Updated: Feb 20
Netflix Reality TV smash hit Selling Sunset treats viewers to high-end homes, glamorous real estate agents, and impressive views of the LA skylines – as seen by the rich and famous. With the release of the latest series coinciding with the aftermath of yet more devastating summer wildfires in the region, Leila Sackur considers the show’s role in allowing the rich to buy their way out of the impacts of climate change.
In the opening episode of the second series of Netflix’s latest reality TV hit Selling Sunset, the real estate agents of the Oppenheim Group sit inside the walk-in-closet of their newest $44 million listing, looking out of the floor to ceiling window at the view of Los Angeles that stretches beneath them. ‘You could just look out here to know what weather to dress for!’ enthuses Chrishell Stause, the newest recruit to the agency. In the distance, downtown glistens with heat and smog, and open roads are disguised by well-placed shrubbery and foliage in the foreground. A neighbour’s roof beneath them has been covered in bright green astroturf, and nearby power lines have been dropped to create an uninterrupted scene. The house, in the Hollywood Hills, has a 150-foot pool, which snakes around the property like a choker, and from which you can admire a 360o view of LA: downtown, Century City, and, on a clear day, all the way to the ocean.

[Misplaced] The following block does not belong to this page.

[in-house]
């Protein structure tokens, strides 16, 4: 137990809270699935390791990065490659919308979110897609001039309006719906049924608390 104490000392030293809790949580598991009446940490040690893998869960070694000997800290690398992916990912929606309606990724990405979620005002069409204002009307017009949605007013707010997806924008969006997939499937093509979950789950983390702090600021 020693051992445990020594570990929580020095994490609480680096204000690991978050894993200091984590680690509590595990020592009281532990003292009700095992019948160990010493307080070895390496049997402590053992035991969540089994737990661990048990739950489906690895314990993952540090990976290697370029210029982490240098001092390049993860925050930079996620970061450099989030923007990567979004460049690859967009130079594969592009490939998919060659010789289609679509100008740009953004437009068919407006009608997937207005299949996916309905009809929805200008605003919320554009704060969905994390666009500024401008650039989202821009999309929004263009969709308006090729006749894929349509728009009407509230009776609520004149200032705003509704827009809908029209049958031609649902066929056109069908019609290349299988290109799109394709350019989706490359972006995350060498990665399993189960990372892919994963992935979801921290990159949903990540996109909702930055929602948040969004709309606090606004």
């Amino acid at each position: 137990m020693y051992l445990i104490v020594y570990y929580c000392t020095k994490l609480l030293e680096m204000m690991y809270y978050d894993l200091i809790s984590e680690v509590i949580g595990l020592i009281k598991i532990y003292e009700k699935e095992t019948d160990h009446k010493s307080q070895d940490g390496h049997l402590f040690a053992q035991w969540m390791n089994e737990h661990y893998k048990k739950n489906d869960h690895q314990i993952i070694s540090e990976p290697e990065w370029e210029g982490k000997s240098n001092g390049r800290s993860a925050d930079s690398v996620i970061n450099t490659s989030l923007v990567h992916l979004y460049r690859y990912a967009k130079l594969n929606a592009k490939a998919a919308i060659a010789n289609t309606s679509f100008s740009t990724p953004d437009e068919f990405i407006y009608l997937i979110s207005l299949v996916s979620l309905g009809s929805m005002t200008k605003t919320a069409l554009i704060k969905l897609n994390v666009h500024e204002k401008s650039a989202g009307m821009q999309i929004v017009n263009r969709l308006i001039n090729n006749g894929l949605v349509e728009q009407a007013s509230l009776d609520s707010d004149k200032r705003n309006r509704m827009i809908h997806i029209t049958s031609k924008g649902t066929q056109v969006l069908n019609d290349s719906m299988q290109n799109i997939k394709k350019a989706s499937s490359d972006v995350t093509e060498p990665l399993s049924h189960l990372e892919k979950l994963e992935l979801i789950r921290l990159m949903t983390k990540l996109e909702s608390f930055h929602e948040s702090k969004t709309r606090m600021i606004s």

But, in the autumn months, a homeowner looking out at this scene might find a clear day harder to come by. In fire season in Los Angeles, which normally runs from August to October, woodland fires gather speed in the wind corridor of the Valleys, spreading all the way to the sea basin. A thick layer of yellow smog obscures coveted views. At this time, even without Coronavirus, residents are urged to stay inside to avoid toxic air quality. In Downtown Los Angeles, where temperatures are up to 10 degrees hotter than the Hills and the LA basin, commercial fires in the fashion district are common, and the air smokes as older buildings blaze. Under global warming, fires in California are becoming more common, and more hazardous. On September 6th, the Woodland Hills neighbourhood in the Valley reported its hottest temperature on record: 49oC. By early October of this year, wildfires had burned through 3.2 million acres of land, the most destructive season in the state’s history. 70% of the most damaging wildfires have occurred within the last five years.
There’s something particularly morbid about watching Selling Sunset whilst knowing that Los Angeles is in flames